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19th Mar 2024

TV cameras almost missed Conor Murray’s gesture at the final whistle

Patrick McCarry

Conor Murray

Well aware of what time it was.

Ahead of the 2024 Six Nations finale, for Ireland, against Scotland, Andy Farrell had spoken out in defence of his scrumhalf, Conor Murray.

The Munster star had copped an disproportionate amount of the blame for Ireland’s 23-22 defeat to England, at Twickenham, after kicking possession away with 90 seconds to play. England subsequently won their own lineout and cut through the Irish defence in two devastating phases of attack. A penalty was coming their away, then another, before Marcus Smith took advantage of play raging on right by the Irish posts to slot a winning drop goal.

On House of Rugby, former Leicester and Munster back, Johne Murphy expertly talked rugby fans through the process of that decision to kick, and how Murray’s teammates could have backed him up. “I personally think you have to kick the ball there,” Murphy stated.

“Jjust the way the referees are at the moment… It’s a phase call that is being called by your 10 (Crowley) there, in the set-up. Your lineout is called, five-plus-one and Doris goes in to lift when the ball is in the air. They play to the 15 – it’s not really the correct angle there and they didn’t even give Murray enough time, at the ruck, to take another step and go further.”

Andy Farrell also came out to with a pre-match rebuke to anyone that doubted Murray, and the work required to be in this Ireland squad. Farrell declared:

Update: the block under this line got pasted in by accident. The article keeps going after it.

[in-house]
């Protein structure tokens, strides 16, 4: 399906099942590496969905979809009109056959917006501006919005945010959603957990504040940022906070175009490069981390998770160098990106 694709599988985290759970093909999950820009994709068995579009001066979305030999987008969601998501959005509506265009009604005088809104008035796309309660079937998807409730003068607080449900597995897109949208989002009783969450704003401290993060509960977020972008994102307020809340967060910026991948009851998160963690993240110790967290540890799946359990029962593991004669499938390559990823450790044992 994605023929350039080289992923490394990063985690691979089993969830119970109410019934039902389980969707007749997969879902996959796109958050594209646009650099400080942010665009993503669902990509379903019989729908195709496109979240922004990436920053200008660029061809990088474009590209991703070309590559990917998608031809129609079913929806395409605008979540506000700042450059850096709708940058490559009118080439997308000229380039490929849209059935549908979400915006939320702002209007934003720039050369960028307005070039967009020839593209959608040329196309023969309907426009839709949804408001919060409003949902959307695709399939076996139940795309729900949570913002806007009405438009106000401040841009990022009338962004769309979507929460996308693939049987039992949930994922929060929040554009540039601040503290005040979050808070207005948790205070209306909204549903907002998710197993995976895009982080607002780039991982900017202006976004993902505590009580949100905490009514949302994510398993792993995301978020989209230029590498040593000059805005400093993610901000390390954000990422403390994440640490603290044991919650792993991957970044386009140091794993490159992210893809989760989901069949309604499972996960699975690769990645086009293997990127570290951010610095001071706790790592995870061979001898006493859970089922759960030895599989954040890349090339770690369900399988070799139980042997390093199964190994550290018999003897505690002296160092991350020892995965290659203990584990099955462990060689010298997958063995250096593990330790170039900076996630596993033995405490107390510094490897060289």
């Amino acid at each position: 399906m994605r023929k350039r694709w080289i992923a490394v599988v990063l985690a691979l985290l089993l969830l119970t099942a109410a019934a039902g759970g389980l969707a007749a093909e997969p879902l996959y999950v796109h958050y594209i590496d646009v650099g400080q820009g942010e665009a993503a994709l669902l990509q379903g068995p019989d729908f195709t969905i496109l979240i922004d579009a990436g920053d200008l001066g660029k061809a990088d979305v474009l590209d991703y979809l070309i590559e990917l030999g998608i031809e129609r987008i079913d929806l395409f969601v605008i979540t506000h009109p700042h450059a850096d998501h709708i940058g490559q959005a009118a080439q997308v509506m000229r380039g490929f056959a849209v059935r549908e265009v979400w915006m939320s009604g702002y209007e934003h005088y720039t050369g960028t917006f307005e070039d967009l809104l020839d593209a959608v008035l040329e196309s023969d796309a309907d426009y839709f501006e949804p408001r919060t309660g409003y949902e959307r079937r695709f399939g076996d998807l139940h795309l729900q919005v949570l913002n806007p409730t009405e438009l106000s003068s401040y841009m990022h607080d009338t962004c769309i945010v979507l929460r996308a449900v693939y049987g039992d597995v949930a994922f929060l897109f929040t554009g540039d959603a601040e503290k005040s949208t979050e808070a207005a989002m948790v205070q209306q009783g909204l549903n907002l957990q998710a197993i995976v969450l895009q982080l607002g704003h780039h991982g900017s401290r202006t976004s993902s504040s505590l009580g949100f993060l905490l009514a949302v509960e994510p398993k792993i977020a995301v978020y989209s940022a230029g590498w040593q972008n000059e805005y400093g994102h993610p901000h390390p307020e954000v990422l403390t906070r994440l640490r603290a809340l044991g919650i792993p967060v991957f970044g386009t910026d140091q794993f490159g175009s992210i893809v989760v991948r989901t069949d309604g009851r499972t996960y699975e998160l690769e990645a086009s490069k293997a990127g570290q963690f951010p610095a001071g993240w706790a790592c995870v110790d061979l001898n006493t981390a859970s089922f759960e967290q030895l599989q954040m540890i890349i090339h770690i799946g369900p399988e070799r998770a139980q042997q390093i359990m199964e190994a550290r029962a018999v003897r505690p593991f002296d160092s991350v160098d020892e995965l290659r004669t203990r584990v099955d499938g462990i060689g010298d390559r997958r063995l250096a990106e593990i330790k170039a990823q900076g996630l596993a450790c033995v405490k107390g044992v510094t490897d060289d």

“[The criticism] is certainly unfair because this is the way of the world, and you’ll agree with me on this, that the more successful some people are, the more people – I don’t know what the word is – other than get p****d off with success, longevity, people staying at the top as long as they possibly can,”

“Everybody always wanting somebody else to come in and a new fresh young rookie to light everything up. It takes an unbelievable amount of dedication and courage to stay at the top and keep riding with the punches, throughout a long career that’s been so successful for somebody with 120- odd caps like Conor.”

Fast-forward to Saturday’s game against Scotland and Conor Murray was on the pitch for the closing stages. Ireland looked home and hosed after Andrew Porter’s try had made it 17-6 but they had a Robbie Henshaw effort denied by referee Matthew Carley and his TMO. The Scots then make it nervy when Huw Jone slalomed through the Irish defence for a converted try that made it 17-13.

Ireland did well to control the game in the final four minutes, though, and when the clock went red, Conor Murray fed James Lowe to boot the ball off the pitch, and into the stands.

TV cameras caught only part of Murray’s ecstatic celebrations as he pointed to his wrist, as if intimating he was well aware of how much time was left. You can see it below or from 2:50 in the Six Nations match highlights.

Conor Murray and a massive Six Nations achievement

Conor Murray is now one of only five players to have won Six Nations winners’ medals on five occasions. The others are Cian Healy, Iain Henderson, Robbie Henshaw and captain Peter O’Mahony.

Healy was actually part of the 2009 Six Nations squad – the year Ireland won their second ever Grand Slam – but he did not play in any of the Tests.


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